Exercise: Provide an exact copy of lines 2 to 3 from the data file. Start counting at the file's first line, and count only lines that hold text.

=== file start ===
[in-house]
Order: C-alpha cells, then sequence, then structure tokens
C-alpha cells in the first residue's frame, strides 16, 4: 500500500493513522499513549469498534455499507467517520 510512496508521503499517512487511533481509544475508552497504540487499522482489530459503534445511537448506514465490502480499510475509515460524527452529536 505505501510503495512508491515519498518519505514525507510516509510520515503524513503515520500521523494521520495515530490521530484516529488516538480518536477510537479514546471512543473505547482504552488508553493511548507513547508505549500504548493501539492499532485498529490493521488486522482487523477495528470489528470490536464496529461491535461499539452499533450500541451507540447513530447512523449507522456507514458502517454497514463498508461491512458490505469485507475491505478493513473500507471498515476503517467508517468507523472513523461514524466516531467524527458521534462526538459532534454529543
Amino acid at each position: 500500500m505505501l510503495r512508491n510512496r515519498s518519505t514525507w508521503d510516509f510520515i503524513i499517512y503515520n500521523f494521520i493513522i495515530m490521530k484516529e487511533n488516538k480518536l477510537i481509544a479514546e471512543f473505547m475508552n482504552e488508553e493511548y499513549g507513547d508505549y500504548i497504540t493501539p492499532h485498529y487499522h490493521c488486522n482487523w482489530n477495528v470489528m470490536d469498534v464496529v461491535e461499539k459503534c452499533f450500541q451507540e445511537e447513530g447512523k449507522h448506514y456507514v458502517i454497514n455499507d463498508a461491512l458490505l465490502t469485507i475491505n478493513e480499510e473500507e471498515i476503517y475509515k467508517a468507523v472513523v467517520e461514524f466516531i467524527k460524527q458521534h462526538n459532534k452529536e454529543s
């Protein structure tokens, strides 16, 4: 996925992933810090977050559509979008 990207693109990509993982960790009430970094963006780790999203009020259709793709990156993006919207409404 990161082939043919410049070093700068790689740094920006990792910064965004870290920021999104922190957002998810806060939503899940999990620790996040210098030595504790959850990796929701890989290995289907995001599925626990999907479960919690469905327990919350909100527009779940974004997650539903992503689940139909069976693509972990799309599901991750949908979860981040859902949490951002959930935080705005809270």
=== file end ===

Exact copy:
Order: C-alpha cells, then sequence, then structure tokens
C-alpha cells in the first residue's frame, strides 16, 4: 500500500493513522499513549469498534455499507467517520 510512496508521503499517512487511533481509544475508552497504540487499522482489530459503534445511537448506514465490502480499510475509515460524527452529536 505505501510503495512508491515519498518519505514525507510516509510520515503524513503515520500521523494521520495515530490521530484516529488516538480518536477510537479514546471512543473505547482504552488508553493511548507513547508505549500504548493501539492499532485498529490493521488486522482487523477495528470489528470490536464496529461491535461499539452499533450500541451507540447513530447512523449507522456507514458502517454497514463498508461491512458490505469485507475491505478493513473500507471498515476503517467508517468507523472513523461514524466516531467524527458521534462526538459532534454529543